Incidents quickly became one of the most frequently read slave narratives written by a woman. It was a way for Jacobs to feature the exceptional brutalities of subjection endured by subjugated ladies, like sexual double-dealing and savagery. When Jacobs was a teenager and young lady, her married enslaver, Dr. James Norcom, made aggressive sexual advances on her. A white man named Samuel Tredwell Sawyer was able to help protect Jacobs from Norcom's abuse by becoming her boyfriend and then her husband. Jacobs faked her way to New York to escape slavery and spare her children's futures from slavery. For a long time, she stows away in an unfinished plumbing space over her grandma's shed, where she could see her youngsters grow up in good ways (they were at last sold by Norcom and allowed relative opportunity by their dad). Abolitionist circles and her children rejoined in the North in 1842, and Jacobs began writing her autobiography in her spare time outside of her duties as a caregiver. Ladies in the North were especially moved by her record of the pervasiveness of white men driving sexual connections on oppressed ladies, the steady danger to isolate subjugated families, and the aggravation and dread related to bringing up youngsters who were lawfully another person's property. For Jacobs, this was a watershed moment.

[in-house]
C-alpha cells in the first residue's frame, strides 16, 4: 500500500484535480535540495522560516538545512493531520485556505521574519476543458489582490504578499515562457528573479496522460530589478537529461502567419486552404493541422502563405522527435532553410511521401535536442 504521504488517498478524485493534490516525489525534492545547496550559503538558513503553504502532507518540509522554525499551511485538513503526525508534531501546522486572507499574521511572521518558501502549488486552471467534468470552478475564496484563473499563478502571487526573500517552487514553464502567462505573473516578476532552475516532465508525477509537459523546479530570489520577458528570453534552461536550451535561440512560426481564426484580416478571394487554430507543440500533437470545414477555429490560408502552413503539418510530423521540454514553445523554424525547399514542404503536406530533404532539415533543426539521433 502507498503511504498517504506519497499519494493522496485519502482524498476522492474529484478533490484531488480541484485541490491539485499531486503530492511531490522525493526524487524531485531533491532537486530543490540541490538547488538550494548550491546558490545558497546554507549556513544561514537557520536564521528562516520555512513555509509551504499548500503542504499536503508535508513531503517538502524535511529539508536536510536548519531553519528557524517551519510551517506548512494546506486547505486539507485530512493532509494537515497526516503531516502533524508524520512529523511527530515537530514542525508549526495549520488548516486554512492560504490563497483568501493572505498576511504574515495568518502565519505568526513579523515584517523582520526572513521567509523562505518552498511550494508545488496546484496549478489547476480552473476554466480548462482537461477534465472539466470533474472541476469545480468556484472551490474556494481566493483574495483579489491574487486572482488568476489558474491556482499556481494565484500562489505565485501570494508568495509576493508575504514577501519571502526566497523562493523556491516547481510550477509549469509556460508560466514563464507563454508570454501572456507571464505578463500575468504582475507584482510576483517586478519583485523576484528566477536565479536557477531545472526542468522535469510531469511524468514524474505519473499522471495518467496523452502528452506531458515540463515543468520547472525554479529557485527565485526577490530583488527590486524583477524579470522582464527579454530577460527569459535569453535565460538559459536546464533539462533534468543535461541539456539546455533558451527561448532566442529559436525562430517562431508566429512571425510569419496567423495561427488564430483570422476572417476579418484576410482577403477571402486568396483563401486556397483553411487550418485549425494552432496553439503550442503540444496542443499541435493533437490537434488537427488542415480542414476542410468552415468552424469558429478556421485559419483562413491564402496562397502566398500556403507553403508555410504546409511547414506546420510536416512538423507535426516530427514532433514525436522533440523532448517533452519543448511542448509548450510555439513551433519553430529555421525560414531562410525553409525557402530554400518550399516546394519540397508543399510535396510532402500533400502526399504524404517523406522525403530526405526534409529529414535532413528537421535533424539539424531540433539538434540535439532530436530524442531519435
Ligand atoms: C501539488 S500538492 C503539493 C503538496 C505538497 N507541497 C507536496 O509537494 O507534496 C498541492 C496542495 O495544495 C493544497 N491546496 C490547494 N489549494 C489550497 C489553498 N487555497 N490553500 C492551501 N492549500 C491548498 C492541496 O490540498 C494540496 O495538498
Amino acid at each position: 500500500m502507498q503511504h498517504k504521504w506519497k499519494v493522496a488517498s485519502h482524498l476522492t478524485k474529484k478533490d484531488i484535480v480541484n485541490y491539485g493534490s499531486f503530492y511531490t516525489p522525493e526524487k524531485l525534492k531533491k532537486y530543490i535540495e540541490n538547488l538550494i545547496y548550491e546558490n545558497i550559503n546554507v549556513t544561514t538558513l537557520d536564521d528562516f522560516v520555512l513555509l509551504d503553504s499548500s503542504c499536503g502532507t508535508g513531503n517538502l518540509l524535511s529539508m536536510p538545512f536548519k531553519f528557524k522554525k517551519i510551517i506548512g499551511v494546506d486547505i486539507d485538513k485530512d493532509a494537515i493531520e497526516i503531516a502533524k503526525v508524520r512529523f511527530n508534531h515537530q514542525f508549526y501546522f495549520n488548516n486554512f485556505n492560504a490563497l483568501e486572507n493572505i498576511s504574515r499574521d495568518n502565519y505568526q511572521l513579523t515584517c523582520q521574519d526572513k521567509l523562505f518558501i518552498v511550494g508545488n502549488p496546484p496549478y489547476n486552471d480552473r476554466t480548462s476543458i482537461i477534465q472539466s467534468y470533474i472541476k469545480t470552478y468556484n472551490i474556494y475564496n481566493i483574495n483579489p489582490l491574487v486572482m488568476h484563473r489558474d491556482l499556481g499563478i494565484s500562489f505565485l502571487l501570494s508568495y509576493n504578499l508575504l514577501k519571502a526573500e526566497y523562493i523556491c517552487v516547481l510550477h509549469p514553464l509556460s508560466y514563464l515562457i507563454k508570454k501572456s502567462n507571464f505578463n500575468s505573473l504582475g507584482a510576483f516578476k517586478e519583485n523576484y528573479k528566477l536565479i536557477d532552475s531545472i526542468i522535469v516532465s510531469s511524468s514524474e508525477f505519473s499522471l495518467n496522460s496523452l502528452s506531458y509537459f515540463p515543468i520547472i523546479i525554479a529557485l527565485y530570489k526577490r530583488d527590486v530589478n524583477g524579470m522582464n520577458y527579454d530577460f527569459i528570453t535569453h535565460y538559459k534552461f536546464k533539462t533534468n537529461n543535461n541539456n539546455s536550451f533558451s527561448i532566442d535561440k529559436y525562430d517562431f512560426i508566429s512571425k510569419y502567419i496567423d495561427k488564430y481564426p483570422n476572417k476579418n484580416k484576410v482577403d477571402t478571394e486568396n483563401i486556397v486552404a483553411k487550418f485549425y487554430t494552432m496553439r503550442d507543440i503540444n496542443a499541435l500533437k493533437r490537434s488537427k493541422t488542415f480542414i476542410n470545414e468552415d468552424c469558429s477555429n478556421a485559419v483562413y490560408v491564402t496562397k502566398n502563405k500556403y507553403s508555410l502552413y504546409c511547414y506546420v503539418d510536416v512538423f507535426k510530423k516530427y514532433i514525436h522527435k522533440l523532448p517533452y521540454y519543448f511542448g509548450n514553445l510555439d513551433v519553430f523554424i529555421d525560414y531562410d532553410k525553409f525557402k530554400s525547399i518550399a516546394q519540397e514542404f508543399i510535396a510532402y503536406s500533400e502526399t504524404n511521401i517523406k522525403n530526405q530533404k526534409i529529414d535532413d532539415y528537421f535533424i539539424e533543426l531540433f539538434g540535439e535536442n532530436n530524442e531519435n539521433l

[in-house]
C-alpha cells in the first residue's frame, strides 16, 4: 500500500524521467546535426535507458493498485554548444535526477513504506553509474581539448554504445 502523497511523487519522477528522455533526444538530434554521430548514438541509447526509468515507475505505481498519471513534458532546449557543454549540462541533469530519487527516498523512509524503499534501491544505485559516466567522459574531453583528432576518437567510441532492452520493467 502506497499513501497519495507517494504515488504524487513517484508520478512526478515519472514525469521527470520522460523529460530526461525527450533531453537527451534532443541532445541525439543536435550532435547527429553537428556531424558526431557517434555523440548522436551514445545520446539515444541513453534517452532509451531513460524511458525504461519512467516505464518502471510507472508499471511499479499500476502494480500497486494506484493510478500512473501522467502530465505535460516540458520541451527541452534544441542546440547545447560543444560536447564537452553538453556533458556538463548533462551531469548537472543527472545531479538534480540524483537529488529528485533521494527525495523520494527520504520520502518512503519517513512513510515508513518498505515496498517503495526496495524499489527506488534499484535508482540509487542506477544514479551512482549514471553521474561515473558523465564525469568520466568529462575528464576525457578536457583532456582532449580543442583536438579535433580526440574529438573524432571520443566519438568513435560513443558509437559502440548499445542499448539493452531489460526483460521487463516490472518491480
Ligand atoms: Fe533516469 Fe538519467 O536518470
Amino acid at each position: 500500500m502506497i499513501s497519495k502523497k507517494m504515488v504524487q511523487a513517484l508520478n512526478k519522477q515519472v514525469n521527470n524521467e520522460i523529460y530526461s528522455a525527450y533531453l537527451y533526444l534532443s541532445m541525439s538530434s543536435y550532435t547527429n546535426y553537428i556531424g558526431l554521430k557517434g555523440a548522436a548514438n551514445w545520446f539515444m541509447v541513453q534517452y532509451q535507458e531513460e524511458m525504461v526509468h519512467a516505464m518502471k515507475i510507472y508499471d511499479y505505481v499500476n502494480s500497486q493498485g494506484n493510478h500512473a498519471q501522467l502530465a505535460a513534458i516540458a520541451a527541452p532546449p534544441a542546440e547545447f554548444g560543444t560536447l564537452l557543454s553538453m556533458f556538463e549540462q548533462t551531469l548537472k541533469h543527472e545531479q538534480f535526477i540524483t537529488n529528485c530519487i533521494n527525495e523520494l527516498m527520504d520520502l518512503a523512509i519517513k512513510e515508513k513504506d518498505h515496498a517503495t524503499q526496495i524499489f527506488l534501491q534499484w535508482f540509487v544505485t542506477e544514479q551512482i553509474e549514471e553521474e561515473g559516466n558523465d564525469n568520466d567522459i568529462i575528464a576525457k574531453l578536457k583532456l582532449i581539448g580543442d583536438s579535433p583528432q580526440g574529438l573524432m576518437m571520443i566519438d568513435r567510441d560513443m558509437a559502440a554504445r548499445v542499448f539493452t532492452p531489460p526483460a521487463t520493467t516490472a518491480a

However, Harriet Jacobs' Incidents in the Life of a Slave Girl offers the individual story of a lady's excursion from oppression to opportunity. All through her journal, which she composes under the nom de plume Brent, Jacobs reprimands subjugation and its adverse consequence on society's ethical quality. Many of the enslaved people in the vicinity of Jacobs are good people with great morals. Still, their masters and the legal system refused to recognize this instead of depriving them of white people's most fundamental protections and rights. Enslavers also shed their humanity by participating in dehumanizing others, abandoning their moral instincts, and acting out of fear and hatred. Ultimately, enslavers' moral integrity pays the price for slavery, not just the enslaved people themselves. When it comes to human rights issues, the enslaved people in this story are a stark contrast to their powerful personalities. Regularly, Linda makes reference to the positive personal attributes shown by her family and local area individuals. After Linda's folks pass on, her grandma raises her and ingrains solid moral convictions in her. Her grandma is a resilient lady with a solid hard working attitude who figures out how to purchase the opportunity of a portion of her youngsters. An enslaved person named Peter helps Linda board a ship for Philadelphia even though he has no way of escaping. Others, including Aunt Nancy and Betty, risk their safety to aid Linda in her escape from Dr. Flint's clutches.